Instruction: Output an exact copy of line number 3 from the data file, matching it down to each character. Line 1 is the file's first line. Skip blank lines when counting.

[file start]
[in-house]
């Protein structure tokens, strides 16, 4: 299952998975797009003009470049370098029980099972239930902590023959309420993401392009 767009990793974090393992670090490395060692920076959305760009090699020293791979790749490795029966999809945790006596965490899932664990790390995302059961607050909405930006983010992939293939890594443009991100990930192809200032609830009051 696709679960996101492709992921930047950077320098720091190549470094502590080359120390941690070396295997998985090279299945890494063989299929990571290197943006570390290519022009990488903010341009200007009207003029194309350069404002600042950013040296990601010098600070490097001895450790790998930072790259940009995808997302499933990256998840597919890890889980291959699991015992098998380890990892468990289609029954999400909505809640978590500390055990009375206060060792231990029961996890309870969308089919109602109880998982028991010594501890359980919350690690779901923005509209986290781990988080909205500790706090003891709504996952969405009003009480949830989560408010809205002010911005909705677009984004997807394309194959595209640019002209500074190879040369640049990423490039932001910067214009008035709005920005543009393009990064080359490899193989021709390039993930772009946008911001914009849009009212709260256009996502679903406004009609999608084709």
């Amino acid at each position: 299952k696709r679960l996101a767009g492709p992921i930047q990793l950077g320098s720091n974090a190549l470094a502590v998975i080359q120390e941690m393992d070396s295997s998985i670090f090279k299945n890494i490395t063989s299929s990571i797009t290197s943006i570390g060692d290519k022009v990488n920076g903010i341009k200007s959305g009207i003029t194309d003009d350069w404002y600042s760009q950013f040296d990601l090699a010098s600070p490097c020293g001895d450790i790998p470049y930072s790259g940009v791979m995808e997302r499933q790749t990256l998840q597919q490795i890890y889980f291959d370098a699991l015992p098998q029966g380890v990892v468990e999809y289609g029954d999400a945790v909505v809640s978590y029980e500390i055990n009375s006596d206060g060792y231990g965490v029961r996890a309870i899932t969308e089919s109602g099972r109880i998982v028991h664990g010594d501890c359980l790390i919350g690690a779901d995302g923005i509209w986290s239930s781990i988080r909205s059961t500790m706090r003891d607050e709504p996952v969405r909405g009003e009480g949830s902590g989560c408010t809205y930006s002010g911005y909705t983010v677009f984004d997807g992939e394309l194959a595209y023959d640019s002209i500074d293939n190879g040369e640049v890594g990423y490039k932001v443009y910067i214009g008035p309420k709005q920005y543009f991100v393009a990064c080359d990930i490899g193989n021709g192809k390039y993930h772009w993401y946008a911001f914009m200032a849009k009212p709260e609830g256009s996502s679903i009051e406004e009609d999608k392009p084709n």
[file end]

């Amino acid at each position: 299952k696709r679960l996101a767009g492709p992921i930047q990793l950077g320098s720091n974090a190549l470094a502590v998975i080359q120390e941690m393992d070396s295997s998985i670090f090279k299945n890494i490395t063989s299929s990571i797009t290197s943006i570390g060692d290519k022009v990488n920076g903010i341009k200007s959305g009207i003029t194309d003009d350069w404002y600042s760009q950013f040296d990601l090699a010098s600070p490097c020293g001895d450790i790998p470049y930072s790259g940009v791979m995808e997302r499933q790749t990256l998840q597919q490795i890890y889980f291959d370098a699991l015992p098998q029966g380890v990892v468990e999809y289609g029954d999400a945790v909505v809640s978590y029980e500390i055990n009375s006596d206060g060792y231990g965490v029961r996890a309870i899932t969308e089919s109602g099972r109880i998982v028991h664990g010594d501890c359980l790390i919350g690690a779901d995302g923005i509209w986290s239930s781990i988080r909205s059961t500790m706090r003891d607050e709504p996952v969405r909405g009003e009480g949830s902590g989560c408010t809205y930006s002010g911005y909705t983010v677009f984004d997807g992939e394309l194959a595209y023959d640019s002209i500074d293939n190879g040369e640049v890594g990423y490039k932001v443009y910067i214009g008035p309420k709005q920005y543009f991100v393009a990064c080359d990930i490899g193989n021709g192809k390039y993930h772009w993401y946008a911001f914009m200032a849009k009212p709260e609830g256009s996502s679903i009051e406004e009609d999608k392009p084709n």